More than two million Muslims begin haj pilgrimage

Muslims pray at the Grand mosque ahead of the annual Haj pilgrimage in Mecca, Saudi Arabia, on Aug 29, 2017.
Muslims pray at the Grand mosque ahead of the annual Haj pilgrimage in Mecca, Saudi Arabia, on Aug 29, 2017.PHOTO: REUTERS

MECCA (AFP) - More than two million Muslims from around the world began the haj pilgrimage at Islam’s holiest sites on Wednesday (Aug 30), a religious duty and an epic multi-stage journey.

This year sees pilgrims from Shiite Iran return to Mecca in Saudi Arabia after a hiatus following a diplomatic spat between the regional rivals and a deadly stampede in 2015.

It also comes with the Gulf mired in a major political crisis that has seen thousands of faithful who would usually make the journey from neighbouring Qatar stay away.

On the esplanade of Mecca’s Grand Mosque, the excitement was palpable as crowds from all four corners of the world gathered for a pilgrimage that all able Muslims are required to perform at least once in their lives.

Tidjani Traore, a public service consultant from Benin, said he was on his 22nd pilgrimage at the age of 53.

“Every time, there are new emotions,” he said.

"There are new innovations for organising and hosting the pilgrims. Now, for example, the tents are air-conditioned."


Wearing the simple garb of the pilgrim, the faithful waited at dawn with their suitcases for buses to take them to Mina 5km to the east.

There, hundreds of thousands will gather before setting off on Thursday at dawn to climb Mount Arafat, the pinnacle of the haj.

First, however, they must perform a ritual walk known as the tawaf seven times around the Kaaba, a black masonry cube wrapped in a heavy silk cloth embroidered in gold with Koranic verses at the centre of Mecca’s Grand Mosque.

The shrine is the point towards which Muslims around the world pray.

“I still have to finish the tawaf!” said a breathless Nour, 30, from Saudi Arabia as she rushed past without stopping.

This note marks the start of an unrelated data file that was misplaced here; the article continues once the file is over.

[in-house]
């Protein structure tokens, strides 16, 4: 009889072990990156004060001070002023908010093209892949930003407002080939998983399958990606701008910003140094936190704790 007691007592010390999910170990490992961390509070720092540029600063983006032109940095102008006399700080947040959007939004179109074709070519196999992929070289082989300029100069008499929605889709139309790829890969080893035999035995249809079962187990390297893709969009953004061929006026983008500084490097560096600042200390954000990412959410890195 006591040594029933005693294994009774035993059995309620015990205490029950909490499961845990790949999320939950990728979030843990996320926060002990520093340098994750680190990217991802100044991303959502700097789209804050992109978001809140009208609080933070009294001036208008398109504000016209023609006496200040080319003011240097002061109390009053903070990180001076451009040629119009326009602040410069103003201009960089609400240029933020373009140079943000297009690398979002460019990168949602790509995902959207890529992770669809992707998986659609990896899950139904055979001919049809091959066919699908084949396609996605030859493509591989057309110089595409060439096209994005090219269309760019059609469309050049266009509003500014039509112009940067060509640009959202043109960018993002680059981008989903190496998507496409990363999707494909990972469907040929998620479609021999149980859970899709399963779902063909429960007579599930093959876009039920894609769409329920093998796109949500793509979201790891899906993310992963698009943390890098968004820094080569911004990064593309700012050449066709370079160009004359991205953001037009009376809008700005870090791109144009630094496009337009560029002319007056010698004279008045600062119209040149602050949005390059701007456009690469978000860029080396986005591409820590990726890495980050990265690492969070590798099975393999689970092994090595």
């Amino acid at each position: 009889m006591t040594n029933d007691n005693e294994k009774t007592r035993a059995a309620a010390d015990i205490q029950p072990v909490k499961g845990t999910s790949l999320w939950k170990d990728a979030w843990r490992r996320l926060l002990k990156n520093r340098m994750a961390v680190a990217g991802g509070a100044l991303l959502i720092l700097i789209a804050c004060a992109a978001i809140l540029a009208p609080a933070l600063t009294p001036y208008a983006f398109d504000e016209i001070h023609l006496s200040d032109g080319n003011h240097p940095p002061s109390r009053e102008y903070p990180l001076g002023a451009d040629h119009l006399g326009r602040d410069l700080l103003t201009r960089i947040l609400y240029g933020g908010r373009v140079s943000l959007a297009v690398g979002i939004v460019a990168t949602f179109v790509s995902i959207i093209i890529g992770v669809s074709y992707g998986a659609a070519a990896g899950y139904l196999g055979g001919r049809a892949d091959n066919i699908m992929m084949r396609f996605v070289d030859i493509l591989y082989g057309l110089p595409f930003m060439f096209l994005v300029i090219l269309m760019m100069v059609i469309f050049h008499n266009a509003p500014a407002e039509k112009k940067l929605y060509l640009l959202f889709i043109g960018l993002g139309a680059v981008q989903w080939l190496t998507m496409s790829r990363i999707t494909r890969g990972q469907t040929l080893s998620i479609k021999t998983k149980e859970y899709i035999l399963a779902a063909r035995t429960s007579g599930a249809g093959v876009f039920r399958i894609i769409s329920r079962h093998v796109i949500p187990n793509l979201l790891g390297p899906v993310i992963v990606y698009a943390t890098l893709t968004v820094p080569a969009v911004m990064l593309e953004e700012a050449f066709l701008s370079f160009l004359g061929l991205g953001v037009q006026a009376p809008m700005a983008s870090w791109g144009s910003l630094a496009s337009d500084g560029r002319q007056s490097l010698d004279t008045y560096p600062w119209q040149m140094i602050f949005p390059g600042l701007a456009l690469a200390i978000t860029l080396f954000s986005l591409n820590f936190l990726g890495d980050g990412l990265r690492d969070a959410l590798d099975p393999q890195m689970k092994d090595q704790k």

Sitting on a folding chair in the middle of the esplanade, Risvana cradled her six-month-old baby who is accompanying her on the pilgrimage.

“I’ve planned everything for him,” said the young mother, pointing to a bottle of water in her bag.


Saudi authorities have mobilised vast resources including more than 100,000 security personnel to avoid a repeat of the stampede in 2015 in which nearly 2,300 people were killed.

Iran alone reported 464 deaths – the highest toll among foreigners.

Riyadh and Teheran cut ties months later, after the execution of a Shiite cleric in Saudi Arabia sparked attacks on Saudi diplomatic missions in Iran.

Iranian pilgrims were absent from last year’s hajj for the first time in decades after the regional rivals failed to agree on security and logistics.

This year’s pilgrimage comes amid a diplomatic crisis between a Saudi-led bloc of Arab countries and Qatar, accused of supporting extremist groups and being too close to Riyadh’s arch-rival Tehran.

A blockade imposed on Qatar since June 5 has seen sea and air links shut down, preventing many Qataris from making the haj.

Although Saudi Arabia relaxed entry restrictions across its land border with the emirate two weeks before the haj, Qatar said only a few dozen of its nationals were able to join the pilgrimage.

This year the colossal religious gathering comes with the Islamic State group under growing pressure having lost swathes of territory it controlled in Iraq and Syria.

But the Islamic militant group continues to claim attacks in the Middle East and Europe.


The haj is one of the world’s largest annual gatherings.

Tens of thousands of air-conditioned tents have been set up in Mina to house pilgrims, and more than 700 Saudi cooks have been recruited to feed the faithful.

On the esplanade of the Grand Mosque, authorities had placed misting fans to take the edge off the intense heat.

On the eve of the first rites of the pilgrimage, the walkways thronged with people and the smell of musk wafted through the air.

Sitting in the shade of trees or reinforced concrete bridges, the faithful waited patiently for the next call to prayer.

Others continued their march, protected by a prayer mat or a small umbrella on the head.

Several times throughout the day, well-run teams of employees, mostly Asian, cleaned the esplanade with jets of water.

As the hour for prayer arrived, a young woman sat at a table in an ice cream shop and prayed, her hands crossed on her knees.

A few paces from the Kaaba, Egyptian pilgrim Fathiya Taha could not hide her joy.

At 67 the oldest in her group, she sat in her wheelchair in Islam’s most holy spot.

“I’ve been looking forward to this pilgrimage for four years,” she said.